This is all the more impressive given that the US Dollar continues to gouge price re-flation in pretty near every other asset class. When there is a Credibility Crisis in the banking sector, gold has its perks.

Below we have outlined the bullish intermediate “Trend” line for gold that remains formidable at the $808 line, but also has the shorts covering all the way up to the $835 level, perpetuating this up move.

I have an immediate term “Trade” sell line (dotted red on the chart) up at $875, but that’s just for a “Trade”. The story the gold bears continue claw at is that we haven’t yet made higher highs for this 3-month cycle move. If we push over $920, that thesis will be under assault.

I currently hold a 6% position in Gold via the GLD etf. That’s a better than bad place to be.
Keep moving out there,

Keith R. McCullough
CEO & Chief Investment Officer


For the first time during this credit crisis, the gaming operators can see a silver lining in their cloudy financial positions. The three month LIBOR has plunged to 1.09%. All of these companies maintain significant borrowings off of their credit facilities where the interest rate is determined by a (tiny) spread over LIBOR. The EPS tailwind for 2009 EPS is huge. We are not big EPS followers at Research Edge, but the low rate environment will have a big positive impact on cash flow.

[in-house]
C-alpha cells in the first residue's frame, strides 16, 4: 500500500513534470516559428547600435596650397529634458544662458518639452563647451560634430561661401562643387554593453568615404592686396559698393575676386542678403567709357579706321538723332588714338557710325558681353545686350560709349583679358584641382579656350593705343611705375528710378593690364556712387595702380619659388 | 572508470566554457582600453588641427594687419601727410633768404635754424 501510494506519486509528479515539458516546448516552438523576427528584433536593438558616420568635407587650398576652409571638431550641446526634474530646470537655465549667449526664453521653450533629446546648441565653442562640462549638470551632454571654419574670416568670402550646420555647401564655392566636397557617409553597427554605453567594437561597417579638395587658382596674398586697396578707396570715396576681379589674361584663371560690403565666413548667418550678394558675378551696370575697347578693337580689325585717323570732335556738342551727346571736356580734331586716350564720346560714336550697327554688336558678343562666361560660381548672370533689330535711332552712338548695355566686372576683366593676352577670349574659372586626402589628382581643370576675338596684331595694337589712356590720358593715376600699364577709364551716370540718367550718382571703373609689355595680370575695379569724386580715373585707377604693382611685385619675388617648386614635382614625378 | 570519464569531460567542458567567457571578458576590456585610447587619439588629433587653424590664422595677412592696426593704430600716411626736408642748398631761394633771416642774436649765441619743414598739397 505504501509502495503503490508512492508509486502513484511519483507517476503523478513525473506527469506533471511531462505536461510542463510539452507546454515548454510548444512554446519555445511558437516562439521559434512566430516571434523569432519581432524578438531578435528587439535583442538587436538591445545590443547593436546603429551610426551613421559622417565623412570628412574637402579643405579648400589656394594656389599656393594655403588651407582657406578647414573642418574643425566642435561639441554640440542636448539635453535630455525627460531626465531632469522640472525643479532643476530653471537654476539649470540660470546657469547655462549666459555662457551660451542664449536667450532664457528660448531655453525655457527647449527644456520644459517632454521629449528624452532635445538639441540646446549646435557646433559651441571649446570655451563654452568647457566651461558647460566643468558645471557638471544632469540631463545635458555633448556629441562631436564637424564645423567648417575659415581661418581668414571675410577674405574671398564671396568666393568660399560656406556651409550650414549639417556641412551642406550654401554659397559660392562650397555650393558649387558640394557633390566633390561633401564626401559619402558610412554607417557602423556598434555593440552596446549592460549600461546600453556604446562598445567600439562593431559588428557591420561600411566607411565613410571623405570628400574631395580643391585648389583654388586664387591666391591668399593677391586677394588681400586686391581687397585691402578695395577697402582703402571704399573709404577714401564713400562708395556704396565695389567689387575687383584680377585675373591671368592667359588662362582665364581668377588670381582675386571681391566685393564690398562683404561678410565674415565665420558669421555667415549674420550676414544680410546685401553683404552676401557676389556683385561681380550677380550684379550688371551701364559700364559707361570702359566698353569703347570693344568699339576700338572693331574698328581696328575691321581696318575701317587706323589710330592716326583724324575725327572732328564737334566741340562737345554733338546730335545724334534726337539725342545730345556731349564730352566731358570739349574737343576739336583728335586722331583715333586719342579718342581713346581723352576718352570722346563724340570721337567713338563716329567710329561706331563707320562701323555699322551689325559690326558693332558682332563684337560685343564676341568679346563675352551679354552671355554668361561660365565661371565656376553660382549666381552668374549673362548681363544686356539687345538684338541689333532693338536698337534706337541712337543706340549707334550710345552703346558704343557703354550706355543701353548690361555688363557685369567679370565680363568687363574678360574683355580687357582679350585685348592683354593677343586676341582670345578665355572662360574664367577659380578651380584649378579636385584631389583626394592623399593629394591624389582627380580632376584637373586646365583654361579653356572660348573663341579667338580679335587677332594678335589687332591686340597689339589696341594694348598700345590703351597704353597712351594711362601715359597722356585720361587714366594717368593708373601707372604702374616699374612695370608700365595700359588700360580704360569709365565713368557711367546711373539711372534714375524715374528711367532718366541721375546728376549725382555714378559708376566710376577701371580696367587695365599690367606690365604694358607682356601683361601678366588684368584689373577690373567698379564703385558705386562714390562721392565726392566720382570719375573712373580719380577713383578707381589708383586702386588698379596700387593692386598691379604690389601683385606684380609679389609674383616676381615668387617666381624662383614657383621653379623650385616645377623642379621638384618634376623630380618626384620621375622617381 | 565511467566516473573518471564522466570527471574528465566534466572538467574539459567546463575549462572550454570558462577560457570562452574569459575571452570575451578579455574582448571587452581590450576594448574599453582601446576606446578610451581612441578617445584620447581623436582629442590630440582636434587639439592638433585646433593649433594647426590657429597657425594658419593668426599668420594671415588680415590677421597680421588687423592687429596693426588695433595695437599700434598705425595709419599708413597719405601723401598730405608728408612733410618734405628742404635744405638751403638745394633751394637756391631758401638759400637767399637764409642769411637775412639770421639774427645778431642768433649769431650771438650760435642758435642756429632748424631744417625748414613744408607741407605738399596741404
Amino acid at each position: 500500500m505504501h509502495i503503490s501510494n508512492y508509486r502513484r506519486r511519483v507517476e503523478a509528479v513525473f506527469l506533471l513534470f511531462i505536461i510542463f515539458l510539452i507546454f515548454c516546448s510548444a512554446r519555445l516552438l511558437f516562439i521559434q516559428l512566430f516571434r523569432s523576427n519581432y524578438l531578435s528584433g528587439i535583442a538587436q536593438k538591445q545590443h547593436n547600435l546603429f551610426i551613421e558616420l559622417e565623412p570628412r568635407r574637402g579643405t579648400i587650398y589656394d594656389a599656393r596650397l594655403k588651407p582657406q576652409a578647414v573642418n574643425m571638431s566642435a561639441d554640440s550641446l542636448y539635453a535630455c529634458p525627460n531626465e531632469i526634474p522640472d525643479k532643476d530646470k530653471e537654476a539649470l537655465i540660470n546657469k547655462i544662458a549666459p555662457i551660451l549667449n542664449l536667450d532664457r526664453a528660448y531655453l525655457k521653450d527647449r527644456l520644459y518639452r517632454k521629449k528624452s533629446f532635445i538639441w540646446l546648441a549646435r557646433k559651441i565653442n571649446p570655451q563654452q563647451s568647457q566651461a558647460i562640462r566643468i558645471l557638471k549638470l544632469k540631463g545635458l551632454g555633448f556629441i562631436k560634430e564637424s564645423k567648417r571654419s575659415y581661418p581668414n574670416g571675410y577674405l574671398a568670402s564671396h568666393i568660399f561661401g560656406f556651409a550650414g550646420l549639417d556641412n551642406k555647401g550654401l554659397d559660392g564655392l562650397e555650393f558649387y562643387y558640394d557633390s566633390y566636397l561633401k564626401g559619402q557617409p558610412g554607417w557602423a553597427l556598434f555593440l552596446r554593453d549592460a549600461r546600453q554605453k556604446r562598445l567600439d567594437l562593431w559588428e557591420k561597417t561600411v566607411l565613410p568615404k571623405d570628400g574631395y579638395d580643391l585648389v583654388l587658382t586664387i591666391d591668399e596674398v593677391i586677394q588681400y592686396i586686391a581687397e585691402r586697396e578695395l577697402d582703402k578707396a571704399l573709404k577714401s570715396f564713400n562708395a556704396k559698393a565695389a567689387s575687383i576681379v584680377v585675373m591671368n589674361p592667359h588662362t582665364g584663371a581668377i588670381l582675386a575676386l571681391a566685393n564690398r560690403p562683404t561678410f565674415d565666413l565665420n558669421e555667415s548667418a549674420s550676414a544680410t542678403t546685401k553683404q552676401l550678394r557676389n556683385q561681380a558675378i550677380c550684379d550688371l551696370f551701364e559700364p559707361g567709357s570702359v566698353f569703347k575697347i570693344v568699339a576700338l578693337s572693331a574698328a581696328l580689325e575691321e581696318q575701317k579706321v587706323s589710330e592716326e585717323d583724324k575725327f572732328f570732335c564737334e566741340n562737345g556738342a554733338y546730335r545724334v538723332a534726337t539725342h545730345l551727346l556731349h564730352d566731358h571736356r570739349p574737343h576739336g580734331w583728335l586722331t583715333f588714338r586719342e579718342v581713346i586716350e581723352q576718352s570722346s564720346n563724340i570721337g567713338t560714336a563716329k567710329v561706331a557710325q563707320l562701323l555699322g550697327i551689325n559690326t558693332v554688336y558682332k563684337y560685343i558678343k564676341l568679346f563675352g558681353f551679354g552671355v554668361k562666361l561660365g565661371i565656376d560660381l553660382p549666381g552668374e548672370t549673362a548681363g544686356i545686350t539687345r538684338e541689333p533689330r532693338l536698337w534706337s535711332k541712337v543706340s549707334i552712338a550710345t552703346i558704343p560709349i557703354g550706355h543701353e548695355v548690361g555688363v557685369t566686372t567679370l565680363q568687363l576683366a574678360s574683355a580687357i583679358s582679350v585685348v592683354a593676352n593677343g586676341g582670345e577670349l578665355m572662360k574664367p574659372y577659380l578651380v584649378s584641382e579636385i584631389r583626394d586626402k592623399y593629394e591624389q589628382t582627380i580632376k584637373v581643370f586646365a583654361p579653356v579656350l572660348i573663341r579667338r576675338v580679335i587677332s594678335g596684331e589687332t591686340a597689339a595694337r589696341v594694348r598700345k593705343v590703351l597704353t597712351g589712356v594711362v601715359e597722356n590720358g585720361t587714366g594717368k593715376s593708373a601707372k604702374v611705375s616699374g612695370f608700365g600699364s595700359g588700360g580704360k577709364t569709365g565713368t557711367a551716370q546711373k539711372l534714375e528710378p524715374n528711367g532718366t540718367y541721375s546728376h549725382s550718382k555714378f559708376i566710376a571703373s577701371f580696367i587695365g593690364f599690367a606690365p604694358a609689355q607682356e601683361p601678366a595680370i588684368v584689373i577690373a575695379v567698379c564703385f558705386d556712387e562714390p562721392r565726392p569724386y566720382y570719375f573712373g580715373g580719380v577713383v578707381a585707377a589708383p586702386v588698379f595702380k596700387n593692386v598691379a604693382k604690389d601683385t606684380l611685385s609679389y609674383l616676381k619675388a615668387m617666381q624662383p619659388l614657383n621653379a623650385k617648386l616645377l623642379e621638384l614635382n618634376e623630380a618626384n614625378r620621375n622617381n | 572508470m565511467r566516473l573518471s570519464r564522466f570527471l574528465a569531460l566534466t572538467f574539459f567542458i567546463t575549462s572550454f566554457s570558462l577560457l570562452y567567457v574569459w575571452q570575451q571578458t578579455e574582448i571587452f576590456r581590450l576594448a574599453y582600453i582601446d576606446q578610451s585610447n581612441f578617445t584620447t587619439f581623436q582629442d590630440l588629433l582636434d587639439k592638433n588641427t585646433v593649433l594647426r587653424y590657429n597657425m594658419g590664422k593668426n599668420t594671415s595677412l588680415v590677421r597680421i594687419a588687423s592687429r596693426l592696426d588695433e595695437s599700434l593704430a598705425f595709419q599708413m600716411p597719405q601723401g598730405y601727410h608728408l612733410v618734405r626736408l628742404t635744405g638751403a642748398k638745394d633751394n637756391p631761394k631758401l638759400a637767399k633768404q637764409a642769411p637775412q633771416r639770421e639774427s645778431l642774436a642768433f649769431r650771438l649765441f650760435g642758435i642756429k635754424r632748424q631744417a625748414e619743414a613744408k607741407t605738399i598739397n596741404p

Rock bottom LIBOR alone doesn’t pull these guys out of the debtor’s prison they put themselves in. Taking on excessive debt levels to invest in low ROI projects was a strategy that was destined to fail. Fail it did; shareholders and bondholders have paid the price. Unfortunately, that is a sunk cost. On the margin, the liquidity picture may be looking a bit brighter.